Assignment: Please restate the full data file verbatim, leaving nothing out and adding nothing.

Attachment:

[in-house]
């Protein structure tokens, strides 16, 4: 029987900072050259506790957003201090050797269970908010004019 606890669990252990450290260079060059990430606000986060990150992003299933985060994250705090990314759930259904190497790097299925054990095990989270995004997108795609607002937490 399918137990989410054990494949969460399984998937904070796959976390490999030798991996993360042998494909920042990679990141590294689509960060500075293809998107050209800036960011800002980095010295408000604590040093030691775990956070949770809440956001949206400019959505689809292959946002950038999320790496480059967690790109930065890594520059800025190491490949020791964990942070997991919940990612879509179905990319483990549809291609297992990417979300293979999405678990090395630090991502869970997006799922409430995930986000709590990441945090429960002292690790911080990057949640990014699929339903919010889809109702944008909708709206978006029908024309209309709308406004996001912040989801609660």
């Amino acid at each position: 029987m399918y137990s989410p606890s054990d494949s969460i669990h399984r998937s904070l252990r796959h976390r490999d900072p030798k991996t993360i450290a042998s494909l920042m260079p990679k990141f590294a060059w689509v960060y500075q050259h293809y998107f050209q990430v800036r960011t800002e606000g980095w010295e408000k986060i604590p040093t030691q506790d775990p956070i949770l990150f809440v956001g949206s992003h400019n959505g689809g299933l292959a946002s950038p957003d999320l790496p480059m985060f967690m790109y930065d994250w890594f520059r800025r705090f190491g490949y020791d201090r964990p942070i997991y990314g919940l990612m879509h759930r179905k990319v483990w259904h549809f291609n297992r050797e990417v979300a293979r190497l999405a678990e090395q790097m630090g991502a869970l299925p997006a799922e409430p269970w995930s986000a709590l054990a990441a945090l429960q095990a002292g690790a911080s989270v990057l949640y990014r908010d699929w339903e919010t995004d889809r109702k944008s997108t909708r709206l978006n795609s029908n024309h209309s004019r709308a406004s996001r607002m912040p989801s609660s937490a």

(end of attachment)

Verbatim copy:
[in-house]
């Protein structure tokens, strides 16, 4: 029987900072050259506790957003201090050797269970908010004019 606890669990252990450290260079060059990430606000986060990150992003299933985060994250705090990314759930259904190497790097299925054990095990989270995004997108795609607002937490 399918137990989410054990494949969460399984998937904070796959976390490999030798991996993360042998494909920042990679990141590294689509960060500075293809998107050209800036960011800002980095010295408000604590040093030691775990956070949770809440956001949206400019959505689809292959946002950038999320790496480059967690790109930065890594520059800025190491490949020791964990942070997991919940990612879509179905990319483990549809291609297992990417979300293979999405678990090395630090991502869970997006799922409430995930986000709590990441945090429960002292690790911080990057949640990014699929339903919010889809109702944008909708709206978006029908024309209309709308406004996001912040989801609660």
């Amino acid at each position: 029987m399918y137990s989410p606890s054990d494949s969460i669990h399984r998937s904070l252990r796959h976390r490999d900072p030798k991996t993360i450290a042998s494909l920042m260079p990679k990141f590294a060059w689509v960060y500075q050259h293809y998107f050209q990430v800036r960011t800002e606000g980095w010295e408000k986060i604590p040093t030691q506790d775990p956070i949770l990150f809440v956001g949206s992003h400019n959505g689809g299933l292959a946002s950038p957003d999320l790496p480059m985060f967690m790109y930065d994250w890594f520059r800025r705090f190491g490949y020791d201090r964990p942070i997991y990314g919940l990612m879509h759930r179905k990319v483990w259904h549809f291609n297992r050797e990417v979300a293979r190497l999405a678990e090395q790097m630090g991502a869970l299925p997006a799922e409430p269970w995930s986000a709590l054990a990441a945090l429960q095990a002292g690790a911080s989270v990057l949640y990014r908010d699929w339903e919010t995004d889809r109702k944008s997108t909708r709206l978006n795609s029908n024309h209309s004019r709308a406004s996001r607002m912040p989801s609660s937490a």